>Today: ToryDiary: Down with equality, up with opportunity

>Yesterday: Mark Lehain in Comment: The end of unconscious bias training and Truss’s coming speech on equality – signs of a Ministerial anti-woke fightback

Johnson to send MPs home for Christmas tonight – but clears diary for tomorrow…

“Boris Johnson will send MPs home for Christmas tonight, scotching hopes a Brexit deal is close. It is also a warning shot to Brussels that he will not be bounced into a talks climbdown. MPs had seen an announcement that they would sit next week as a sign trade discussions were reaching an end game. Hopes had risen further that a breakthrough was imminent when the PM cancelled a foreign visit pencilled in for tomorrow. But tonight, Downing Street insisted the two sides were still far apart on fishing and a row over Brexit Britain undercutting the EU. However, No 10 said MPs could still be recalled on Monday and Tuesday if decisive progress was made. But any emergency sitting is now more likely to be needed between Christmas and the new year to hit the December 31 deadline.” – The Sun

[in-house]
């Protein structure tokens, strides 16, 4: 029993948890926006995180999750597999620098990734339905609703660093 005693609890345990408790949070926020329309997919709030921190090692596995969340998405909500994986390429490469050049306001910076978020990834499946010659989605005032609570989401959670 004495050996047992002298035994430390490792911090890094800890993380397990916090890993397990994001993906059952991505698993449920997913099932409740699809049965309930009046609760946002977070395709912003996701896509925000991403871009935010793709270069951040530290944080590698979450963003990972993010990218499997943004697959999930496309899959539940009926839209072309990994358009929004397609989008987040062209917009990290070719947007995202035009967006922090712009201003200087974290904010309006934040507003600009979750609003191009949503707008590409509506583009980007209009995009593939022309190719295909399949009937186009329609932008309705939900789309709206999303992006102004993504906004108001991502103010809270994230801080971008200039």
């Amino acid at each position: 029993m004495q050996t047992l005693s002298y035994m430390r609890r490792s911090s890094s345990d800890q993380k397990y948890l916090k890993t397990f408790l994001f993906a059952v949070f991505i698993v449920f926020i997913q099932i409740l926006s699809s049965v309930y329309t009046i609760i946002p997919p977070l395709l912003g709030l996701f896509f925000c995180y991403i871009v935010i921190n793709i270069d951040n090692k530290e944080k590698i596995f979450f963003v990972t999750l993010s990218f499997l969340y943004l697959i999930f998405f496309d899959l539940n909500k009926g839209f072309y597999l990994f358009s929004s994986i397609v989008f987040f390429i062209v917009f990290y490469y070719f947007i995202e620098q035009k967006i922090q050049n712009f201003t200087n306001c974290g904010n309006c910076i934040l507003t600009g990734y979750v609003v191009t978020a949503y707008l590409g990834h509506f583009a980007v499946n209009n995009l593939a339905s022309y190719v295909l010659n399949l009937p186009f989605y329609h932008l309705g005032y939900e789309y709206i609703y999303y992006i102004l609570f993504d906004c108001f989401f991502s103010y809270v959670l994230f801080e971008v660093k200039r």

• Johnson ramps up pressure on EU by sending MPs home for Christmas – Daily Telegraph
  • Prime Minister boosts hopes of a Brexit breakthrough – Daily Mail
  • Fishing is last barrier to a Brexit deal, Von der Leyen claims – The Times
  • Pound hits highest level since 2018 on hopes of Brexit trade deal – FT

More:

  • UK rejects Dover funding bid for more French passport booths – FT
  • Wales and Scotland threaten legal action over UK internal market plan – The Guardian
  • EU has ‘completely unreasonable demands’ of Britain, says ex-ambassador – Daily Telegraph
  • EU forced to ignore constant SNP attempts to meddle in Brexit negotiations – Daily Express